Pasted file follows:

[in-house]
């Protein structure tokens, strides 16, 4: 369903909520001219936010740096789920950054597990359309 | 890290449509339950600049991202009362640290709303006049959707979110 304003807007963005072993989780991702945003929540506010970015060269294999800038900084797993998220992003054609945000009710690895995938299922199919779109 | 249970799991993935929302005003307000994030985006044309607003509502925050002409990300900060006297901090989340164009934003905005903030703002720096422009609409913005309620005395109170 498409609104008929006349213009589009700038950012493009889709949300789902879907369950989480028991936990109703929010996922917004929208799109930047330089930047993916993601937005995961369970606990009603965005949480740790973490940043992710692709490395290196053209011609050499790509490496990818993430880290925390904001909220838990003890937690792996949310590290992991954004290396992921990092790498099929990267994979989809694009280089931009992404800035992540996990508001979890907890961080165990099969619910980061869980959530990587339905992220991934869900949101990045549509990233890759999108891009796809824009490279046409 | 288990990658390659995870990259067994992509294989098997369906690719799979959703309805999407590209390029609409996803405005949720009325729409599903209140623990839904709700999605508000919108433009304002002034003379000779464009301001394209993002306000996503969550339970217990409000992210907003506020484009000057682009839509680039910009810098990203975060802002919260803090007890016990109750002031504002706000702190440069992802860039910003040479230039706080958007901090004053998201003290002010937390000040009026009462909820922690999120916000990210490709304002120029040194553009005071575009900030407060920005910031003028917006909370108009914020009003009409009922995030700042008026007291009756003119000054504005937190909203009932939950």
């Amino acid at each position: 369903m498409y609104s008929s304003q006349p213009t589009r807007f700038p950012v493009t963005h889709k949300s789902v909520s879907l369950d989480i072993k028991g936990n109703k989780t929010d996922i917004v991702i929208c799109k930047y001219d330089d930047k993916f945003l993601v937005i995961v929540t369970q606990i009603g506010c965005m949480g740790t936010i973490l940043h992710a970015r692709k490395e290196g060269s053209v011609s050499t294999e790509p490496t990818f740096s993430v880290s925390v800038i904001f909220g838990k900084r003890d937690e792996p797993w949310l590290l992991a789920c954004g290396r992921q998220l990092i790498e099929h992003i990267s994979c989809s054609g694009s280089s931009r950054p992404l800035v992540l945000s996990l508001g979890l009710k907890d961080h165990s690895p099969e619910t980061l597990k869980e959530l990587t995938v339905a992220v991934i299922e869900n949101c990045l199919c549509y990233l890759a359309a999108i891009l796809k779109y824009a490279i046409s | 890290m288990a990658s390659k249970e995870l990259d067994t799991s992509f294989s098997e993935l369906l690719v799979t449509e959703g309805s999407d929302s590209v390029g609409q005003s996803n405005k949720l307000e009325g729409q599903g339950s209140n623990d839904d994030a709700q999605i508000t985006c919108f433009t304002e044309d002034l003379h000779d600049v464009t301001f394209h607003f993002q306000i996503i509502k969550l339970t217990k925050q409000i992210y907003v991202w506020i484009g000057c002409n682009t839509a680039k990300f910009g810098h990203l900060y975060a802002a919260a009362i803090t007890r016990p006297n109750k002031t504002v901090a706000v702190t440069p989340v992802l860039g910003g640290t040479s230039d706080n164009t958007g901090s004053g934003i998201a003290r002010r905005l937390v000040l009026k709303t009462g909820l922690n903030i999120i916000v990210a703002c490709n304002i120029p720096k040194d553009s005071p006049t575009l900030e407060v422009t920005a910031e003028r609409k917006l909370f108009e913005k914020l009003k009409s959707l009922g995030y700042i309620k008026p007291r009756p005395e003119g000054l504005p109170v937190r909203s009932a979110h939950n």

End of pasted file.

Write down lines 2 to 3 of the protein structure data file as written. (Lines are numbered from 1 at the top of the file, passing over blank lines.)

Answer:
């Protein structure tokens, strides 16, 4: 369903909520001219936010740096789920950054597990359309 | 890290449509339950600049991202009362640290709303006049959707979110 304003807007963005072993989780991702945003929540506010970015060269294999800038900084797993998220992003054609945000009710690895995938299922199919779109 | 249970799991993935929302005003307000994030985006044309607003509502925050002409990300900060006297901090989340164009934003905005903030703002720096422009609409913005309620005395109170 498409609104008929006349213009589009700038950012493009889709949300789902879907369950989480028991936990109703929010996922917004929208799109930047330089930047993916993601937005995961369970606990009603965005949480740790973490940043992710692709490395290196053209011609050499790509490496990818993430880290925390904001909220838990003890937690792996949310590290992991954004290396992921990092790498099929990267994979989809694009280089931009992404800035992540996990508001979890907890961080165990099969619910980061869980959530990587339905992220991934869900949101990045549509990233890759999108891009796809824009490279046409 | 288990990658390659995870990259067994992509294989098997369906690719799979959703309805999407590209390029609409996803405005949720009325729409599903209140623990839904709700999605508000919108433009304002002034003379000779464009301001394209993002306000996503969550339970217990409000992210907003506020484009000057682009839509680039910009810098990203975060802002919260803090007890016990109750002031504002706000702190440069992802860039910003040479230039706080958007901090004053998201003290002010937390000040009026009462909820922690999120916000990210490709304002120029040194553009005071575009900030407060920005910031003028917006909370108009914020009003009409009922995030700042008026007291009756003119000054504005937190909203009932939950």
């Amino acid at each position: 369903m498409y609104s008929s304003q006349p213009t589009r807007f700038p950012v493009t963005h889709k949300s789902v909520s879907l369950d989480i072993k028991g936990n109703k989780t929010d996922i917004v991702i929208c799109k930047y001219d330089d930047k993916f945003l993601v937005i995961v929540t369970q606990i009603g506010c965005m949480g740790t936010i973490l940043h992710a970015r692709k490395e290196g060269s053209v011609s050499t294999e790509p490496t990818f740096s993430v880290s925390v800038i904001f909220g838990k900084r003890d937690e792996p797993w949310l590290l992991a789920c954004g290396r992921q998220l990092i790498e099929h992003i990267s994979c989809s054609g694009s280089s931009r950054p992404l800035v992540l945000s996990l508001g979890l009710k907890d961080h165990s690895p099969e619910t980061l597990k869980e959530l990587t995938v339905a992220v991934i299922e869900n949101c990045l199919c549509y990233l890759a359309a999108i891009l796809k779109y824009a490279i046409s | 890290m288990a990658s390659k249970e995870l990259d067994t799991s992509f294989s098997e993935l369906l690719v799979t449509e959703g309805s999407d929302s590209v390029g609409q005003s996803n405005k949720l307000e009325g729409q599903g339950s209140n623990d839904d994030a709700q999605i508000t985006c919108f433009t304002e044309d002034l003379h000779d600049v464009t301001f394209h607003f993002q306000i996503i509502k969550l339970t217990k925050q409000i992210y907003v991202w506020i484009g000057c002409n682009t839509a680039k990300f910009g810098h990203l900060y975060a802002a919260a009362i803090t007890r016990p006297n109750k002031t504002v901090a706000v702190t440069p989340v992802l860039g910003g640290t040479s230039d706080n164009t958007g901090s004053g934003i998201a003290r002010r905005l937390v000040l009026k709303t009462g909820l922690n903030i999120i916000v990210a703002c490709n304002i120029p720096k040194d553009s005071p006049t575009l900030e407060v422009t920005a910031e003028r609409k917006l909370f108009e913005k914020l009003k009409s959707l009922g995030y700042i309620k008026p007291r009756p005395e003119g000054l504005p109170v937190r909203s009932a979110h939950n």